Labour inherits a host of environmental issues that will need to be dealt with by a department which is unprotected and could face a further financial squeeze.

The new Government is already being urged to “hit the ground running” and “crack on” with nature recovery and investment to support the countryside, where it has won many rural seats as the old “Tory Shire” stereotype fades away.

High on the agenda for new Environment Secretary Steve Reed will be the polluted and degraded state of rivers, lakes and coastal waters, which have prompted widespread criticism of government and water companies along with high leakage rates and shareholder pay-outs.

The election has also come after the UK saw its second wettest autumn and winter on record, as storms flooded homes and left fields sodden and unplantable, with analysis suggesting the extreme rainfall was made more intense by global warming.

Farmers have endured a torrid winter, which in England comes as the sector moves over to a new post-Brexit payment system of Environmental Land Management schemes (Elms) which pays for “public goods” such as healthy soil and habitat creation, replacing subsidies based largely on area of land farmed.

While Labour’s manifesto pledged to make Elms “work for farmers and nature”, it was silent on the level of funding it would commit to the scheme in this Parliament, something which National Farmers’ Union (NFU) president Tom Bradshaw labelled “deeply disappointing”.

In the wake of the election result, Mr Bradshaw said: “For Britain’s farmers, the number one priority for the new Labour Government must be to set an increased multi-year agriculture budget for the duration of the next Parliament.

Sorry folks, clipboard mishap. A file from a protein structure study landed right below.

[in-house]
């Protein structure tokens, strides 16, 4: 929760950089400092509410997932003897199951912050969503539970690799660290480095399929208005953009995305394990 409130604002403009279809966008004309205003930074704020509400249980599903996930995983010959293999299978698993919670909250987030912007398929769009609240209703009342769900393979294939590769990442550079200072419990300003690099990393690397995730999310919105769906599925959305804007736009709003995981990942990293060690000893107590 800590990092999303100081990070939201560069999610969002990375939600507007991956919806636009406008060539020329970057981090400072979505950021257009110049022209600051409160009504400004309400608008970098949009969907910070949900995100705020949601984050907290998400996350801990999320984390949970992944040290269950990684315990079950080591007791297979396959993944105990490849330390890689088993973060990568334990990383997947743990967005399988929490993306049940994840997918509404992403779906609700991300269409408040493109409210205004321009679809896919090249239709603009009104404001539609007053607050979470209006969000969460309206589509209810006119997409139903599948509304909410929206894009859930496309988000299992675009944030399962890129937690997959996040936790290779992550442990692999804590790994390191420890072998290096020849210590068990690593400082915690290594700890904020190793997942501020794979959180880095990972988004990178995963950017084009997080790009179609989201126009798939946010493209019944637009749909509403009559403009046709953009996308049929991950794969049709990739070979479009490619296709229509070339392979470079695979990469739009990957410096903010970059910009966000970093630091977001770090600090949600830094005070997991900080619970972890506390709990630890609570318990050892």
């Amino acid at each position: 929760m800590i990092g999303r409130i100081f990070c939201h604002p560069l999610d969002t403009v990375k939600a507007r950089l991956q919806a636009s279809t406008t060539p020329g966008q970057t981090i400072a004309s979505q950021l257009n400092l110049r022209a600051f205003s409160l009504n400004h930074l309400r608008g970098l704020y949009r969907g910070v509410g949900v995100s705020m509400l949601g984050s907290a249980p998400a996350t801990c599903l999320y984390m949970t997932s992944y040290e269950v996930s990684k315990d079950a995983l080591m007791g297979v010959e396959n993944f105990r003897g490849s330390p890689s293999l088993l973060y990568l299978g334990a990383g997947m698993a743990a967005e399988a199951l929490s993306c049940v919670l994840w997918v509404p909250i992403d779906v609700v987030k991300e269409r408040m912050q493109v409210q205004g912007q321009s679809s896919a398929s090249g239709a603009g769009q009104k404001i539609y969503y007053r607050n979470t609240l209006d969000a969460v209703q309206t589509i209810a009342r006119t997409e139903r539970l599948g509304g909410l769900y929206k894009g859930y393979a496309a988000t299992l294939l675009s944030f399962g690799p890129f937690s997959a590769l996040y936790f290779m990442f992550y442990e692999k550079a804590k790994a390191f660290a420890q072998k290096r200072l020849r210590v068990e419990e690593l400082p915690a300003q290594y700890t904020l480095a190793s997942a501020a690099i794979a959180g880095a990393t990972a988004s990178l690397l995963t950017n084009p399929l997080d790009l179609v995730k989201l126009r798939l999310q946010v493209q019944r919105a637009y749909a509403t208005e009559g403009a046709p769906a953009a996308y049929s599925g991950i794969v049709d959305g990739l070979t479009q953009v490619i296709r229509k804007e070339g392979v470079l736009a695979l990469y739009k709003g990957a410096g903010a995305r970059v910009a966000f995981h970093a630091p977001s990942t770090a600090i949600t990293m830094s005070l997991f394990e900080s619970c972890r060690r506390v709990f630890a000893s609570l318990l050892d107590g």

“This is about investing in the future of British farming – in homegrown food, in the environment and in renewable energy.”

Country Land and Business Association (CLA) president Victoria Vyvyan said: “The new Government must hit the ground running.

“From providing certainty around the farming budget to overhauling the archaic planning system, it needs to go for growth with a robust and ambitious strategy for the countryside.”

The Elms programme is also key to delivering targets in the Environment Act, such as halting the decline in species by 2030, which Labour has committed to meeting, and conservationists have called for a ramp-up in investment for nature-friendly farming.

There will be key demands from green groups which failed to materialise in the last parliament, including a ban on sale of horticultural peat and support for reintroducing lost species such as beavers to the wild.

And conservationists will also be looking to the new Environment Secretary to deliver on tree-planting targets and a global commitment to fully protect 30 per cent of land and sea by 2030.

Speaking at the first Cabinet meeting of the new Government, Mr Reed said: “It is the privilege of my life to be appointed as the Secretary of State For Environment, Food & Rural Affairs.

“There is no sugarcoating it: we face a crisis point. Record levels of sewage in our rivers, lakes and seas. Nature is dying. Confidence amongst farmers at the lowest on record.

“It will take years to reverse this damage, but the work of change begins now.”

Cambridge MP Daniel Zeichner has been appointed Farming Minister. He steps into the role after four years as Labour's Shadow Minister for Environment, Food and Rural Affairs.